Under-vehicle surveillance systems identify potential threats beneath the automobile

May 17, 2019
Comm Port Technologies’ CPAS under-vehicle surveillance and inspection system uses area scan machine vision cameras along with a monitor, industrial PC, license plate reader camera, driver image camera, LED lighting arrangement, and associated hardware and software modules to identify potential threats beneath cars.

Vehicles have commonly been used as weapons for conducting anything from simple crimes to acts of terrorism, so the practice of inspecting vehicles at check posts is not a new phenomenon. One such method of accomplishing undercarriage checks is using mirrors to inspect for things like fugitives, smuggled contraband goods, andexplosives.

Here, a convex mirror is mounted at the end of a stick and security personnel walk around a car while passing the mirror under the vehicle. This method, however, has its limitations since it provides only a partial view of the underside of the vehicle while potentially putting the person conducting the scan in harm’s way.

Understanding this, Comm Port Technologies (Cranbury, NJ, USA; www.comm-port.com), a developer of technology-based security solutions, introduced its Comm Port Area Scan (CPAS) under-vehicle surveillance and inspection system (UVIS), to meet the growing need for securing premises by checking vehicles at points of entry. CPAS UVIS is a complete inspection system consisting of an area scan camera, monitor, industrial PC, license plate reader camera, driver image camera, LED lighting, and associated hardware and software modules.

A fixed setup of the Comm Port CPAS UVIS system is shown at a checkpoint.

Comm Port’s system uses a color area scan camera, the Genie camera from Teledyne DALSA (Waterloo, ON, Canada; www.teledynedalsa.com), to inspect the underside of vehicles or other equipment entering and exiting a facility for explosives, contraband, or hidden compartments. Capable of day and night operation, the system can store 500,000 images or more and offers frame rates of 500 fps, 700 fps, 900 fps, and 1100 fps. The system’s sensors can adjust the image according to the speed of the vehicle, enabling the capture of a complete composite underbody image of any vehicle passing over the system at speeds of 1 to 75 km/h. (<1 to 46.6 mph).

Genie cameras—which feature GigE Vision interface and various CMOS image sensor options—were chosen due to a small form factor, enabling their integration into the low-profile, in-ground hardware configuration of the CPAS UVIS, as well as for their selection of lenses, varying frame rates and resolution, and overall reliability, according to Comm Port. Comm Port is in the process of integrating Teledyne DALSA’s latest area camera line, the Genie Nano, a compact camera with some of the latest CMOS sensors, that is available with GigE Vision, 5GigE, and Camera Link interface options.

Related: Vision-guided robot monitors and inspects hazardous environments

Machine vision solutions and software development company Active Inspection (Grand Rapids, MI, USA; https://activeinspection.com/) developed the image acquisition and processing software for the CPAS UVIS system. For more than 20 years, Active Inspection has developed machine vision solutions using the Teledyne DALSA Sapera imaging library. For CPAS UVIS, a custom algorithm was implemented to build high-quality, composite images from a large sequence of captured images in real time. Adjustments were made to the software to account for variations in the scene—as the CPAS UVIS system is outdoors—as well as the handling of a large variety of vehicles with various shapes, sizes, and appearances.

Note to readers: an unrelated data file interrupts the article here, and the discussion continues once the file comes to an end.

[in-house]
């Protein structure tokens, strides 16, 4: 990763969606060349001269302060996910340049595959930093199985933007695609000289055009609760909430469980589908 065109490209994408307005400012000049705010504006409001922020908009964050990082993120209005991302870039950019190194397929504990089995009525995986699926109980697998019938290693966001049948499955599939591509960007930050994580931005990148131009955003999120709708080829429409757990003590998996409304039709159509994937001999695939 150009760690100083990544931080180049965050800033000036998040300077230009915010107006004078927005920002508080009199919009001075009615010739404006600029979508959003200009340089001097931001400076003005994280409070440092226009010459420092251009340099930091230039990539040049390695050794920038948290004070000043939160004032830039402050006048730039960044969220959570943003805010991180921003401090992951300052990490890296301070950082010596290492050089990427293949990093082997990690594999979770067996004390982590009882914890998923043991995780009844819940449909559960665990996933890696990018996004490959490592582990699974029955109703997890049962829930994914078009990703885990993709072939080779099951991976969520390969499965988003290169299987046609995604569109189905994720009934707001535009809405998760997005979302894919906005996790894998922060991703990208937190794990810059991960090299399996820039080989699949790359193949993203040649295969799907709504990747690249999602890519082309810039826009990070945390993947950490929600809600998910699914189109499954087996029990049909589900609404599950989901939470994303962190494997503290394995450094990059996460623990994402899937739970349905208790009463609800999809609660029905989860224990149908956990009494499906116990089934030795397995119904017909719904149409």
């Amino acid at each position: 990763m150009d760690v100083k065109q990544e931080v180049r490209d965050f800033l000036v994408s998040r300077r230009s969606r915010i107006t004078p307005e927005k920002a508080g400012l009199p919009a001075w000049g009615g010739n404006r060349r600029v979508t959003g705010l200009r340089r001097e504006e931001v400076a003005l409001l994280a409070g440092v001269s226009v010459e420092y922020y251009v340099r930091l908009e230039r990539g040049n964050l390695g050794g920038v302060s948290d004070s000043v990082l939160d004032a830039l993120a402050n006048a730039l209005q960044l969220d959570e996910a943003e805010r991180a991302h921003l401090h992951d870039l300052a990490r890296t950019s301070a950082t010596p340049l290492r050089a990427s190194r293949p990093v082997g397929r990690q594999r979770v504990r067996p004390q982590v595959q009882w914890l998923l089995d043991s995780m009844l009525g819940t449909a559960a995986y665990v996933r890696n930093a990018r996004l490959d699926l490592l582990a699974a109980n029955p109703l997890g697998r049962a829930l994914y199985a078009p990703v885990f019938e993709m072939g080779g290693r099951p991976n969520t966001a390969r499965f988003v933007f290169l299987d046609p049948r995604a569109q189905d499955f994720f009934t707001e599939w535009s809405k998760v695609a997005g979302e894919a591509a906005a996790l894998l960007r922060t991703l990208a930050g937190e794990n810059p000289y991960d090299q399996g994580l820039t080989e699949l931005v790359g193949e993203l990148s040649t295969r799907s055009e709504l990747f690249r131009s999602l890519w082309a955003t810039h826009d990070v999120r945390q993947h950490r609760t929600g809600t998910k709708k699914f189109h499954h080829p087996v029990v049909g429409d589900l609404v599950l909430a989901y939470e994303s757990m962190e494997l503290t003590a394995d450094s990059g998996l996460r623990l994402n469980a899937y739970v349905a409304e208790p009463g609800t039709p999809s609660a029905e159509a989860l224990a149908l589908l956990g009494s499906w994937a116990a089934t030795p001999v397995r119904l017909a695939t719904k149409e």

Comm Port’s Automatic Change Detection Module software technology provides instantaneous results.

Images generated by the CPAS UVIS system are instantly compared to a reference image of the underside of the vehicle through Comm Port’s Automatic Change Detection Module (ACDM) software. This software can be used for comparison of any images, whether identical, partially dissimilar, or substantially different, and is immediately able to detect any variations and anomalies found in the undercarriage of the vehicle and flag them for further inspection.

Related: Deep learning and cloud computing help perform security related tasks

“The challenge we have as a manufacturing company for the past 20+ years is to stay ahead of the technology curve while adapting to the changing threats and evolving needs of the multiple vertical markets we serve,” says Manny Patel, CEO, Comm Port. “In addition to our in-house Research & Development and Software teams, finding and working with key technology partners such as Teledyne keeps us in front of that market demand. Our technology partners allow us to consistently push the envelope in terms of the specification, performance, and flexibility of our products, which is something our customers appreciate and have come to expect from Comm Port.”

Comm Port’s CPAS system setup incorporates multiple cameras along with a PC, monitor, lighting, and associated hardware and software.

Comm Port currently has installations and customers on 5 continents and in over 40 countries. The CPAS UVIS system has helped strengthen security measures at commonly targeted public spots like airports, train tracks and border crossings and at secure sites such as embassies, major utility plants and government facilities.

About the Author

James Carroll

Former VSD Editor James Carroll joined the team 2013.  Carroll covered machine vision and imaging from numerous angles, including application stories, industry news, market updates, and new products. In addition to writing and editing articles, Carroll managed the Innovators Awards program and webcasts.

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